30 Jun 2013

We have fruit!

Braeburn apples

Earlier in the year, as gales threatened the prolific blossom on the fruit trees, I wondered whether the small numbers of bees would have had enough time to pollinate the blossom before it blew away.

Last year an early unseasonably warm spell followed by extended bad weather put paid to any fruit forming on the trees.  But this year I had optimistically hoped for a reasonable fruit harvest.

My fruit trees are now 4 or 5 years old and it can take several years for plums and pears to start cropping. The Braeburn apple trees gave us a small handful of fruit a couple of years ago (but nothing last year) and the Morello cherry trees seem to have fruited well but, who knows, most of the fruit falls or, I suspect, is eaten by birds. The pear and plum trees have never yielded a single fruit ... so far.

Last weekend, I was very excited to notice the signs of fruit to come. Raspberries, tons of strawberries (all the plants seem to be incredibly healthy this year), redcurrants, cherries, apples - but it looks like the plums and pears didn't make it ...

And to munch on in the meantime, a hedgerow snack of the seedpods of a rather beautiful Sweet Cicely plant. (If you like the taste of aniseed.)

Cicely n Seeds

Do you remember the lemon tree that I brought in from the cold 18 months ago? It continues to live behind glass on the stairwell outside my flat and has recently produced several flowers which are slowly becoming tiny lemons.  A novelty, I'm sure, but still lovely to see!

Lemons, maybe

By next year, I hope I'll be able to add more fruit to this list as I've planted out a rhubarb (Glaskins Perpetual, grown from seed) which has taken very well, a red gooseberry bush and a Honeyberry bought new this year at the RHS show in February. I'm not expecting fruit this year but should have some strange bell-shaped blueberry tasting fruit  next year. It's a plant that Mark Diacono highly recommends in his book 'A Taste of the Unexpected' so expectations are high.

I've also added a Chilean Guava (Ugni molinae) earlier this year. It's growing in a pot so that it doesn't get overwhelmingly large - in due course these plants can reach 2 metres high in the right conditions. It fruits in the winter so that's another one to look forward to, possibly next year, hopefully this one.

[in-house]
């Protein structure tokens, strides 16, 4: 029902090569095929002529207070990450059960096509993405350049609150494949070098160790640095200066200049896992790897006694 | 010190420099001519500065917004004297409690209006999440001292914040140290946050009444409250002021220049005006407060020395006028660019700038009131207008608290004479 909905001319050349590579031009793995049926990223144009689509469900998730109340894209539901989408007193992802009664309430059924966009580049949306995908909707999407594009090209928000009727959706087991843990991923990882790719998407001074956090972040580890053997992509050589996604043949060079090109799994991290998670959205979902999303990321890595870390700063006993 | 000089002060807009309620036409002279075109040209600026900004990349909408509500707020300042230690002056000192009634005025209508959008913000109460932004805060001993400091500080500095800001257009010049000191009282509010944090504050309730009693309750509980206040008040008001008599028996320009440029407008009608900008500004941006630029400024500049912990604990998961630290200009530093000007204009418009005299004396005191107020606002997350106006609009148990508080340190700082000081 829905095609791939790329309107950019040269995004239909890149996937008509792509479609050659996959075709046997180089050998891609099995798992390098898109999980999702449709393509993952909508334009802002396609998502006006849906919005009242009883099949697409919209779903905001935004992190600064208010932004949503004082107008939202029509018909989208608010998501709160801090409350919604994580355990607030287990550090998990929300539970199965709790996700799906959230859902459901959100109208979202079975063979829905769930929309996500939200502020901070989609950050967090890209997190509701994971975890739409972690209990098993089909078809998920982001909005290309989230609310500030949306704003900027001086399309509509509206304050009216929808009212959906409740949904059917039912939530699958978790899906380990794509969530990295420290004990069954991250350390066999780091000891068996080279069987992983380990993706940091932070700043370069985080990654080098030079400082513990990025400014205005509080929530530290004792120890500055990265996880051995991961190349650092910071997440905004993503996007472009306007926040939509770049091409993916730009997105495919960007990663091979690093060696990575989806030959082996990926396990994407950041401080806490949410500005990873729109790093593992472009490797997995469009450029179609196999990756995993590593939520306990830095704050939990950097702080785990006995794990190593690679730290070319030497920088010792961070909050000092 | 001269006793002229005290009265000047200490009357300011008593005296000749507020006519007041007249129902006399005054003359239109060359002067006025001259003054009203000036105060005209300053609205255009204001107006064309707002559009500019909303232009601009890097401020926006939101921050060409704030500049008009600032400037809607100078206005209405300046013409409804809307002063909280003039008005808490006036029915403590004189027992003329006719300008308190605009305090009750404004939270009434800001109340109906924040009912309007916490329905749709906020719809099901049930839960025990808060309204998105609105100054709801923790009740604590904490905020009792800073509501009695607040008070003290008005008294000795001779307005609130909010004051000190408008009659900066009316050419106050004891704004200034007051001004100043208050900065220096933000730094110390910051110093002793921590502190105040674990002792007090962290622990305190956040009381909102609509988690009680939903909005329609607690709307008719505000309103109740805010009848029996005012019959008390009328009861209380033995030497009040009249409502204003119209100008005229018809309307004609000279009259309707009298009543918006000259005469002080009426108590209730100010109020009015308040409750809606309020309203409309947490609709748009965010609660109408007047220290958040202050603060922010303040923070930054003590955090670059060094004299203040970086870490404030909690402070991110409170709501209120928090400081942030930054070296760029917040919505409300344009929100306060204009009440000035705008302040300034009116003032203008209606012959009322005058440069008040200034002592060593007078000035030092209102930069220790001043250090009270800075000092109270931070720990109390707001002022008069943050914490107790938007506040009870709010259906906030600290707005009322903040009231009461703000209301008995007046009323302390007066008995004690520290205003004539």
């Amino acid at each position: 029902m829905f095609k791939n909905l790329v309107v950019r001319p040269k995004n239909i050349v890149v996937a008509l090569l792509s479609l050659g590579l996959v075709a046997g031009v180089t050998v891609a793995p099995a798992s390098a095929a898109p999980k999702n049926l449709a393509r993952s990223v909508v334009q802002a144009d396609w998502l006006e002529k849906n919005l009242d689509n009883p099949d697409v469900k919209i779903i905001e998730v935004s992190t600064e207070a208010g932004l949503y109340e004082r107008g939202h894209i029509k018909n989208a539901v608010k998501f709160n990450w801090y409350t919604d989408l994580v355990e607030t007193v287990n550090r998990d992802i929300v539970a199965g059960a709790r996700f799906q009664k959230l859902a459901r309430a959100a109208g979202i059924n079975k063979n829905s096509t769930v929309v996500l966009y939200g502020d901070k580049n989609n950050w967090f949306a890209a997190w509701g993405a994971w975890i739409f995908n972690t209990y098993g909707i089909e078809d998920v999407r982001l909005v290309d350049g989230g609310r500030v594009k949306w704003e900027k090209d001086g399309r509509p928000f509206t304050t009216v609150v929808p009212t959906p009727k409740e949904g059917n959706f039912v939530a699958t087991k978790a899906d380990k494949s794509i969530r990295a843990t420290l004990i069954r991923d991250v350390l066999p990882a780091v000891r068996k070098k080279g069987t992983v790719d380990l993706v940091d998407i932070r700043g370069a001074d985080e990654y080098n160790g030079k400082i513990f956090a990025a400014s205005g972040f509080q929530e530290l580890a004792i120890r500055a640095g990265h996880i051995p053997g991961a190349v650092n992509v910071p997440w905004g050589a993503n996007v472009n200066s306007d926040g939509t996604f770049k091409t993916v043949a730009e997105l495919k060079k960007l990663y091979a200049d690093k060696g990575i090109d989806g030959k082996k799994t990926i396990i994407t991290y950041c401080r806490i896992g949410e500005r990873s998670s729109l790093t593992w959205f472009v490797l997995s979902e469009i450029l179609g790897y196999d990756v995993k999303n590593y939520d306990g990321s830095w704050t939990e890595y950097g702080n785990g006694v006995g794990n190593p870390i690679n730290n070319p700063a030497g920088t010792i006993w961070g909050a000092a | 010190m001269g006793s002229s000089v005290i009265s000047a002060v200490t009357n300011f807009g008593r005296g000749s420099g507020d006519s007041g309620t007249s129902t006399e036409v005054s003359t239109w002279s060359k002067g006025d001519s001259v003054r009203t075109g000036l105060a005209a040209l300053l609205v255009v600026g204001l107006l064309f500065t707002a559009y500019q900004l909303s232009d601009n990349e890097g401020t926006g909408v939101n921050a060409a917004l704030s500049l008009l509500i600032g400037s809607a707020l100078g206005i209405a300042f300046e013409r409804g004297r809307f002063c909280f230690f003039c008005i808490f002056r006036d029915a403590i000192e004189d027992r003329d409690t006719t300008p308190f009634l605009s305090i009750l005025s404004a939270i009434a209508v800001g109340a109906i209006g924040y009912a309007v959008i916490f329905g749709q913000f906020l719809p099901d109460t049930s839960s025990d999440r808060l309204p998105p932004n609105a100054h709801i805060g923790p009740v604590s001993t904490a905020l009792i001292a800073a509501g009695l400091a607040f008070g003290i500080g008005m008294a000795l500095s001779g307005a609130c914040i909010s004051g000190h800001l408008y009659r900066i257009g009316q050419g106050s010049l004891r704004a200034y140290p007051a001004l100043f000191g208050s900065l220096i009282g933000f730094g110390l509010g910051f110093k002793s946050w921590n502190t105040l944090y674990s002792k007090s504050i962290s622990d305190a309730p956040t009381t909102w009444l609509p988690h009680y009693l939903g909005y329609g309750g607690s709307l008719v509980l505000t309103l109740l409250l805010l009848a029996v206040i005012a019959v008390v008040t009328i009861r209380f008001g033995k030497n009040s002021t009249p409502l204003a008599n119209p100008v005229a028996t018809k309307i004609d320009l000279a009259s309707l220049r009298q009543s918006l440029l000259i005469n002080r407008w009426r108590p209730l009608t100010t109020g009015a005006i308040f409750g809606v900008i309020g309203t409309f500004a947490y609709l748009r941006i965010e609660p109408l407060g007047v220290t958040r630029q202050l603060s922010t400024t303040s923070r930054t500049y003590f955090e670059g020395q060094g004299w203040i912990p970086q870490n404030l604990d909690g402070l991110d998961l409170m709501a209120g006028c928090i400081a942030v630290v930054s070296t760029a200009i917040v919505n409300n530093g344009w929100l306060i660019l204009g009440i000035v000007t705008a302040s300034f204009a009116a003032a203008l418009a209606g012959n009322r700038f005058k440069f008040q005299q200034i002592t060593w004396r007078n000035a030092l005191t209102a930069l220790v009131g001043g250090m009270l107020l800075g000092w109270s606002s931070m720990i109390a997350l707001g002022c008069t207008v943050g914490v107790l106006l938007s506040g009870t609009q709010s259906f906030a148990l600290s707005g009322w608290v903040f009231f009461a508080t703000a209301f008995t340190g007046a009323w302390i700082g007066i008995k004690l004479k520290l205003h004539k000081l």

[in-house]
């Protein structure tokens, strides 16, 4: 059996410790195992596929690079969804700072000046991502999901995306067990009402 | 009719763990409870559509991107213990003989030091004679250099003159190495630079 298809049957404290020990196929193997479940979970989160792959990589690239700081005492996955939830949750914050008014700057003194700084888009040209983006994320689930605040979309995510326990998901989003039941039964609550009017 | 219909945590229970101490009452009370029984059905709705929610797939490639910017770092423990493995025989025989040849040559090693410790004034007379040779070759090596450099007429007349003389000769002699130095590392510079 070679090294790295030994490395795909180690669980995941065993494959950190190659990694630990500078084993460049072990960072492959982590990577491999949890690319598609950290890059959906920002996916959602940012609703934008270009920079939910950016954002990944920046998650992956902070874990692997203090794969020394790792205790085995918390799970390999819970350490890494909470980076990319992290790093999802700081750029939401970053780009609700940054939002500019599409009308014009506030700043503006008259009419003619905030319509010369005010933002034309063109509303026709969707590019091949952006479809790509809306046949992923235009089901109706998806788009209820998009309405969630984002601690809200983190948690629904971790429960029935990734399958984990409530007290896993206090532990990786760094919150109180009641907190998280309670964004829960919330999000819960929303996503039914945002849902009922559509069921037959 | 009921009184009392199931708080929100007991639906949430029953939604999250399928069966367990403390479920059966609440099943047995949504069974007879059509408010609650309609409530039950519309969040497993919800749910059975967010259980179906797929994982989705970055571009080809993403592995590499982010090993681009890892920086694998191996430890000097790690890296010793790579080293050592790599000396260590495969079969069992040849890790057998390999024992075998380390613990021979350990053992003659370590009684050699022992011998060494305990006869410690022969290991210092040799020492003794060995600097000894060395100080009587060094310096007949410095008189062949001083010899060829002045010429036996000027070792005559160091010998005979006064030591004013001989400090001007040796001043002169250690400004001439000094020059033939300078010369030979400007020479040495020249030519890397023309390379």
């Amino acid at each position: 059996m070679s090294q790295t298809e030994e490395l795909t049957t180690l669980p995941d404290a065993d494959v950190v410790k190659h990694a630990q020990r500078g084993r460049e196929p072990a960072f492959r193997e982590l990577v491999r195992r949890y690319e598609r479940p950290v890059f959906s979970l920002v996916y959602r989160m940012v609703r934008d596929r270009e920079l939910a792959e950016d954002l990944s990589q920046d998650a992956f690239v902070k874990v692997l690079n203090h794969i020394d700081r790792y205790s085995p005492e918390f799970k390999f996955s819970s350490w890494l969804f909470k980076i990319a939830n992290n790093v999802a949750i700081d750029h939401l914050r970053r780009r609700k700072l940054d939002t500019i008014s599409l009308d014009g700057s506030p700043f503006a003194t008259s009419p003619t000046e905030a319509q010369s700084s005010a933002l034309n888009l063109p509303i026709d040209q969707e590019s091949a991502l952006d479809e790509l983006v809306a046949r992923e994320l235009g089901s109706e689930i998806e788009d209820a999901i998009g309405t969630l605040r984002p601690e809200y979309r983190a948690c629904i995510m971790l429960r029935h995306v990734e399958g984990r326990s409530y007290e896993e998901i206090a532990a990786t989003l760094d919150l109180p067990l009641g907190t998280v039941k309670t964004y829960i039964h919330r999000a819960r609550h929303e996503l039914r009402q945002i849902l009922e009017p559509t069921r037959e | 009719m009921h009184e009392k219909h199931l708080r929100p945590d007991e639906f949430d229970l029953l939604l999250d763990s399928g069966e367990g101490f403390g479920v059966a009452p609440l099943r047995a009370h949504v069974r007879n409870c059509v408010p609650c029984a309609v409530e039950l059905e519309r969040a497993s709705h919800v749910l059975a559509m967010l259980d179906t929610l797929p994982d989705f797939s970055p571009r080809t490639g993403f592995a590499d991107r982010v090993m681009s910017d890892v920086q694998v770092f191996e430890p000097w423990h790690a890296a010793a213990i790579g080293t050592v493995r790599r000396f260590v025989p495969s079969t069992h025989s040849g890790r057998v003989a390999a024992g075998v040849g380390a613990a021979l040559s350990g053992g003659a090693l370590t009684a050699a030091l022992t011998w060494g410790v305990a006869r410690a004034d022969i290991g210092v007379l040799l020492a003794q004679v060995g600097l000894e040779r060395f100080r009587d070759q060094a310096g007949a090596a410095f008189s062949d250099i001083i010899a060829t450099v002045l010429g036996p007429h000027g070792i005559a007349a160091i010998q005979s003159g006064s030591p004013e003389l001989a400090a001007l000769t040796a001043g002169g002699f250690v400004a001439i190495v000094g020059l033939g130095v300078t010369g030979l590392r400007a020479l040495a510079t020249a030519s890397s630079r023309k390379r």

Lastly, I've just planted out a Chinese Gooseberry (Physalis), grown from seed in a pot where it lived on my balcony last  year.  It has the most wonderfully soft, velvety leaves that I loved to stroke (!) so I'll miss it now that it's downstairs.  It didn't fruit so it's now gone outside where its roots can stretch out for nutrients and feed the plant to provide some flowers and then fruit.  It's perennial so hopefully won't grow too large! (and I can always grow another touchy-feely one for my balcony!)

I've just realised that it's the end of the month - June! gone already!! - so I'll post twice today and try to get an end of month view up.

9 Jun 2013

Friend or foe?

Symphytum bee

Symphytum officinale, or comfrey as it's better known, is one of the those plants that was on my 'must have' list for the garden.  I bought a sturdy little plant from Jekka McVicar's Herb Farm last year and, forewarned, planted it into a large pot (rather than the ground where its huge tap root can make it difficult to get rid of).  This year it's grown huge and flowered prolifically, bringing a splash of early colour to the veg patch and, as I pottered around on Saturday, I noticed that it was enticing many bees into the garden too.

This morning, a friend asked me what the plant was - it's very beautiful at the  moment, with loads of purple flowers.  I answered that it was both the gardener's friend and foe.  Compost activator, beneficial mulch for fruit trees, soil enhancer for potatoes and beans when chopped up and buried in the soil under the plant, raw material for liquid fertiliser; balanced against that, it can be a bit invasive and has a hugely deep tap root making it virtually impossible to get rid of once established.

I've used the chopped up leaf method under my potatoes this year. Because the leaves were chopped up, they'll decompose quickly releasing nutrients into the soil that boost leaf production; more leaves, more potatoes.  Let's hope it works! It's also said that slugs love munching on comfrey leaves so it could be a good idea to lay a carpet of leaves on the soil, wait, then slip out at night (or early morning) and roll up leaves and slugs in one go for disposal.  Now that's got to be worth a try!

I think, being carefully planted, my comfrey is more of a friend.  I've also read that the plant is excellent for healing cuts and arthritis - has anyone tried it for this?  I'd be very interested to know what you found out! 

If interested to read more about this plant, there's an excellent info page over at Seedaholic.

6 Jun 2013

Balcony bug

Sweet Rocket Caterpillar

Can you see him?  I have a sweet rocket (Hesperis matronalis) growing in a large pot on my balcony. It's a biennial which means that I've had to wait two years to see it flower.  The flowers are edible, beautiful and sweetly perfumed in the evening.  To keep the plant flowering, I deadhead as the flowers fade and was doing exactly that when I spied this little pale green creature, basking in a pool of sunshine on one of the stems.  I can't see any munch marks in the leaves so presume he hasn't started feeding on this plant yet.  As the plant is part of the brassica family, its leaves are very attractive to caterpillars; the nectar in the flowers is a delicious bonus.  Apparently they're also partial to a nice lettuce leaf and I have lots of salad leaves growing on the balcony for my salad challenge.